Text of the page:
Dermatologist Diane Hoss, who specializes in treating hair loss at the University of Connecticut Health Center, says, contrary to popular belief, the genetic condition of baldness is inherited from either side of the family. And in almost all cases, despite appearances, people are not truly bald at all. There is hair there, difficult though it may be to find.

"Two things are happening," Ms. Hoss said. "A single hair follicle will produce a growing hair for about three to five years. And then the follicle will rest for about three months. And then it sheds. And then a new hair grows up behind it."

But in male-pattern balding, the growth, resting, and shedding cycle lasts just months. And all the while Ms. Hoss said. "The follicle is actually miniaturizing, becoming smaller," she said. "And a smaller follicle produces a smaller hair. The hair will become so small that you can't see it. It's like what's on a woman's cheek. If you did a biopsy, there's a similar amount of follicles as to a man who has hair, but every follicle is just really tiny and producing hair that's cosmetically insignificant."

And a balding man, too, can feel less significant. Just ask 38-year-old Spencer David Kobren. When he was 22, working for his father in the clothing business, he noticed strand after strand of hair sticking to his hairbrush. Soon, he says, he was suffering from what he calls "a disease of the spirit" brought on by his hair loss.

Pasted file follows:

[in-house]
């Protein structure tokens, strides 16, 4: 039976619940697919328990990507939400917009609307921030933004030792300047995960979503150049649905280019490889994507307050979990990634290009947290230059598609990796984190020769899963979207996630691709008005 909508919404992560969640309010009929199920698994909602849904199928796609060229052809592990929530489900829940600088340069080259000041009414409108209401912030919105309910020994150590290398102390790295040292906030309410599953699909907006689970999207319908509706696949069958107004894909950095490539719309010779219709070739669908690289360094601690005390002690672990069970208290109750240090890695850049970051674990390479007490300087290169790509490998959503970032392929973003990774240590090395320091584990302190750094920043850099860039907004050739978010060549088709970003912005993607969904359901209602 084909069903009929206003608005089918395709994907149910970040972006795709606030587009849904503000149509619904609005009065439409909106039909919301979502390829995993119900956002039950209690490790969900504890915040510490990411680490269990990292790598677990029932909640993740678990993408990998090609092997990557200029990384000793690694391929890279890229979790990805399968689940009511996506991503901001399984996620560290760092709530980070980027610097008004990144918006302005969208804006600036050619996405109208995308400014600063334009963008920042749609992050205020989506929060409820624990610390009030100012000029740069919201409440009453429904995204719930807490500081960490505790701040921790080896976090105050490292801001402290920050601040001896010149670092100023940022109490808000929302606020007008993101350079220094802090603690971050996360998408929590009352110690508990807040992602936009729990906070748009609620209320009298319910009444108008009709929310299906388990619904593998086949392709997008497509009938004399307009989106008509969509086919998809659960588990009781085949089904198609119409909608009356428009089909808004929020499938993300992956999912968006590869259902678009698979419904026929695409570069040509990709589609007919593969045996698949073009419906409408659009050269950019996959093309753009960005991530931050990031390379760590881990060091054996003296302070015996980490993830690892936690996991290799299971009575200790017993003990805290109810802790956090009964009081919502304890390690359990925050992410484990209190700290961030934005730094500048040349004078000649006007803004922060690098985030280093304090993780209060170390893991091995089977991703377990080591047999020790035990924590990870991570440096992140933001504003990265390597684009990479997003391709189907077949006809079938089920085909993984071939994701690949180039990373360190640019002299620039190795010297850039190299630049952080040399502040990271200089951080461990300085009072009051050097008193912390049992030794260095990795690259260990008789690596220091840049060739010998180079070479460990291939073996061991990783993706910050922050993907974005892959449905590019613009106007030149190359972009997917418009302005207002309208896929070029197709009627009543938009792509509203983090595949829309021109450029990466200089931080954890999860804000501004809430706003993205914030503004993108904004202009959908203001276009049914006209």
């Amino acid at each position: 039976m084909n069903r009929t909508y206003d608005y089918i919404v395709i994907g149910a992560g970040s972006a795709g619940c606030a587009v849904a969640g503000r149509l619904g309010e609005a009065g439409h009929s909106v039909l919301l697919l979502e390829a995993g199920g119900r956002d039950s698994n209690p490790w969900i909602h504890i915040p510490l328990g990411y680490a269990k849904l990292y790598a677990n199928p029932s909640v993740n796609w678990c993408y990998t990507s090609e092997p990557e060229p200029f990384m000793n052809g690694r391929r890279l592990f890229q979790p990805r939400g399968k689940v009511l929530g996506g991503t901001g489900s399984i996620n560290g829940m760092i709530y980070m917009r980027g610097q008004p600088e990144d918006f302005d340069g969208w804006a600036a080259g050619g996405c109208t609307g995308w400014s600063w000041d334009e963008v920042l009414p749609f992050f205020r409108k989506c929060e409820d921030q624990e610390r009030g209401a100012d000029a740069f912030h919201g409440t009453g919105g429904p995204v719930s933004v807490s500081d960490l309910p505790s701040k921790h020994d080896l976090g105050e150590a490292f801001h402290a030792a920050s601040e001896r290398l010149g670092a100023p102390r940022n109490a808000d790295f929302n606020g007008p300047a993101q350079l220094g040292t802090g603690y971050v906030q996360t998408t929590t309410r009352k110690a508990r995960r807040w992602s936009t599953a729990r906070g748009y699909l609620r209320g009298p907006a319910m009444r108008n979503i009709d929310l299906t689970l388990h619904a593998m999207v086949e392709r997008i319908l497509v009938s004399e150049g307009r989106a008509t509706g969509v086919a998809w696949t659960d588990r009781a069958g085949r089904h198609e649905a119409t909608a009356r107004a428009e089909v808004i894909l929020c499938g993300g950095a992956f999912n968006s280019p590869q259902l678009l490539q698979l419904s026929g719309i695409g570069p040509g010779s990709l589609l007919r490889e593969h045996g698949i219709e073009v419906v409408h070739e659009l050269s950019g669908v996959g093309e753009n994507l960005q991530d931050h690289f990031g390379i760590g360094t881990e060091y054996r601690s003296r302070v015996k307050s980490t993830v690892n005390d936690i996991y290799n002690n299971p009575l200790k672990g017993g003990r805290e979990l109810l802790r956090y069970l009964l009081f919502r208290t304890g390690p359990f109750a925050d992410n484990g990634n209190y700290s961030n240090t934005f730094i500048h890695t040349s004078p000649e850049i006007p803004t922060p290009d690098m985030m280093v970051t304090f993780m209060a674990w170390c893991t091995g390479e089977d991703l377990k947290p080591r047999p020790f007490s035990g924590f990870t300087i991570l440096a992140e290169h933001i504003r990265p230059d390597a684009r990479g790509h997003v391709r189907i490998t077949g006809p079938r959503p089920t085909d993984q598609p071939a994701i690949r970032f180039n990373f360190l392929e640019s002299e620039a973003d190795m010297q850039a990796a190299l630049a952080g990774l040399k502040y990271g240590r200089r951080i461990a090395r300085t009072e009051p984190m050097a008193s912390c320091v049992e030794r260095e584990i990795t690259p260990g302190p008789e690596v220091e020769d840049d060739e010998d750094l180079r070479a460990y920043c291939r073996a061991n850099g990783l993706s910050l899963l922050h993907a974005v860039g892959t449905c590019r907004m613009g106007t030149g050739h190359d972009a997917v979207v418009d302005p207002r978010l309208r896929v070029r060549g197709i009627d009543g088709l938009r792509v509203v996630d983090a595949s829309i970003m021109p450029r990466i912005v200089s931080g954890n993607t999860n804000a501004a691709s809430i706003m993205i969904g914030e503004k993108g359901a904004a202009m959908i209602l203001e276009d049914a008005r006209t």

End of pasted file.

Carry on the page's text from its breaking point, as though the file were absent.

"I was devastated to say the least. I was mortified," he said. "And, you know, people have been hiding it [hair loss] from their wives, hiding it from their girlfriends, hiding it from their brothers and their cousins, hiding their pain. It's silent suffering. You should try it one day: shave your head in a male-pattern baldness pattern, not completely bald. See what kind of reaction you get. You know, if you're 18 years old or 21 years old, and you walk into a bar, and your hair is thinning, you don't even have a chance [of attracting women]. You are done! All of a sudden, they're 'the bald guy.' People make comments, jokes. It's why people are buying rugs and plugs and drugs and getting butchered by doctors."